The CCP (2) recognizes the reality that caribou did live on the north shore. It created a zone, OH6, to identify that area as continuous range. The Group recommended that MNRF divide WMU 21A to create a new unit (WMU 21C) specifically for caribou. Because of its small size, it would have minimal impact on trend information regarding moose in 21A. It would permit true caribou management in that area and allow for more moose and better moose management in the rest of 21A. 

This simple and intelligent solution was rejected by senior managers, apparently because WMUs are immutable. That, too, is rubbish. I made several changes to WMU boundaries in the Northwest. While fixed boundaries are desirable, mainly for long-term trend analysis, they can certainly be changed with good reason, and this seems to be one.

The essential point of this story is that, in spite of lofty words and grandiose, but vague commitments, managers at MNRF (and possibly the Ministry of Environment, Conservation and Parks since 2018) are not only failing to fulfil those legal commitments, but again are stifling the efforts of those who are trying to do so.

As a couple of final thoughts: Most evidence to date suggests that caribou and logging are not compatible because of habitat disturbance, changes in the movements and hunting success of wolves and subsistence hunters due to roads. In fact, logging in the boreal forest and caribou have common objectives — mature conifer forests. 

The problem is how to achieve that in a manner that is mutually beneficial. The plan identifies a commitment to study this — if it is actually followed through and not just ignored.

There seems to be little recognition in the documents that human activities can permanently change ecosystems, although actions by individuals as regards Lake Superior caribou, do appear to acknowledge that, in contradiction to law and policy. Taken in total, the planning documents are a blanket statement to prevent or undo that possibility, ignoring reality. 

In the real world, as far as animals go, there are winners and losers and natural events can override the best of man's intentions. The loss of caribou on the Slate and Michipicoten Islands to wolves and the forest fires destroying much of the habitat in Woodland Caribou Park this year, are examples. 

It may be a fool’s errand trying to stop change, but for caribou, such beautiful and enigmatic animals, it is absolutely worth trying — if it can be done wisely and effectively and without interference from those charged under law to protect them. 

There are two action items I would recommend for the minister of Northern Development, Mines, Natural Resources and Forestry, Greg Rickford, if he is sincerely interested in his portfolio.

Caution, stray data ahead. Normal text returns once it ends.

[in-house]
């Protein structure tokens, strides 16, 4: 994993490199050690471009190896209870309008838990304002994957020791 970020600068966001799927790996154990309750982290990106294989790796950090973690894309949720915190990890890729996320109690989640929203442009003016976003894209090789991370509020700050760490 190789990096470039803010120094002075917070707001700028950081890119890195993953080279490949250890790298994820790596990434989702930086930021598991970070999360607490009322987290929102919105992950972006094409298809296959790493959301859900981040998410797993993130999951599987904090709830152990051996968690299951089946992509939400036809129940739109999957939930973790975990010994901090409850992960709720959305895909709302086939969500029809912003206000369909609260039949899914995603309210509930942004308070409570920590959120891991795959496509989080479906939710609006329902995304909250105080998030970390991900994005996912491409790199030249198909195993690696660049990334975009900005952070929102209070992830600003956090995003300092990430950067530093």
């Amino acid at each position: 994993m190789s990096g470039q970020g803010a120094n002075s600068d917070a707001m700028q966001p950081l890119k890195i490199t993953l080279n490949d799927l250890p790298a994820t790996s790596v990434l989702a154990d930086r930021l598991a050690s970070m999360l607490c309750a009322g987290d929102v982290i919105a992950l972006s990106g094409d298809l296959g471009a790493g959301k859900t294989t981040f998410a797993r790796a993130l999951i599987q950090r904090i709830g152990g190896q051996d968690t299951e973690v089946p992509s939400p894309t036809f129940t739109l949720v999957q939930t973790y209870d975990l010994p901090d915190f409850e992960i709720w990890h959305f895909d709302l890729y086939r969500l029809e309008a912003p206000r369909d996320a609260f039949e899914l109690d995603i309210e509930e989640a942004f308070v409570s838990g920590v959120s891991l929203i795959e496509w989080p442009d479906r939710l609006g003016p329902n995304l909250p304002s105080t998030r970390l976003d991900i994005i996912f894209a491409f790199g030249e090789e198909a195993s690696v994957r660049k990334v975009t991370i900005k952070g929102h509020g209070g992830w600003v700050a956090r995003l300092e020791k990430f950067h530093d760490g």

He needs to facilitate the creation of WMU 21C from zone OH 6 in the CCP (or obtain an acceptable reason why it cannot be done) and get on with the actions required to restore that population – at least as an interim measure pending full public involvement regarding Ontario’s caribou. 

He should also determine (in consultation with outside experts) why Nextbridge Infrastructure was refused the opportunity to re-establish populations on the mainland. Caribou are no longer his responsibility but the guidelines for their conservation and certain management actions apparently still are.

As an interesting sidebar: with regional staff taking over moose management and the loss of caribou to MECP, MNRF wildlife biologists have little to do except review forest management plans. This is not the greatest job description if you are trying to attract “the best and the brightest” biologists to manage Ontario’s wildlife.

When I was a younger man, life was so much simpler. The Department of Lands and Forests took care of land disposition and logging, basically wild things. Fish and wildlife were in there, but not in the title. To correct that, it became the Ministry of Natural Resources and included parks. 

More recently forestry was added, possibly because it is no longer considered a “natural” resource, but who really knows? That is now the the Ministry of Northern Development, Mines, Natural Resources and Forestry. 

The Ministry of the Environment took care of issuing permits to prevent environmental damage and dealing with things like pollution. Now they are responsible for species at risk, “conservation” and parks as well.

I’ve identified the problem that MECP is responsible for caribou, but MNDMNRF is responsible for their habitat and possibly predator control. I have also suggested that based on my experience working within government, this is a recipe that will prove disastrous for the Lake Superior caribou. More effort will be put into “who does what” than into on the ground management action. 

I’m thinking that to eliminate this problem the two ministries should be merged into the Ministry of Northern Development, Mines, Natural Resources, Environment, Conservation, Parks and (of course) Forestry (MNDMNRECPF). The cost savings, with the staff reductions, and fewer meetings required to resolve their differences and to "get on the same page” would fund meaningful work to restore caribou and sponsor public involvement in what might be in the best interest of the people of Ontario. 

I’m sure glad I’m retired when I did and no longer have to worry (yeah, right) about our wildlife resources or the risk they face.

Postscript. Apparently I was a good boy this year and Santa brought me the “Best of Canadian Geographic” (3) for 2021. It has an excellent article on the nearly precipitous decline in caribou across Canada and the dangers they face. It also notes that killing wolves may be required to save them. 

Interestingly there is also an indirect reference to the vague bureaucratic (meaningless) policies, mentioned in my earlier article. There is comment that the federal government preferred “a collaborative stewardship-based approach” instead of passing an emergency order, in 2018, to protect habitat for the Little Smoky population in B.C. Part of that population has since been extirpated.

Alan Bisset is a retired regional moose biologist and wildlife inventory program leader with the former Ministry of Natural Resources. He has written and published many papers on moose management, both Internally and in scientific journals. Bisset lives in Strathroy, west of London, Ontario.


  1. Personal communications with Gord Eason, retired wildlife biologist from Wawa, who has had a long history in caribou management. The Group includes a university professor, biologists and members of the public. They work with the Michipocoten First Nation in the effort to restore the Lake Superior Caribou.
  2. Woodland Caribou Conservation Plan. 2020.
  3. An Empty Landscape. 2021. Best of Canadian Geographic. Originally published in the September/October edition.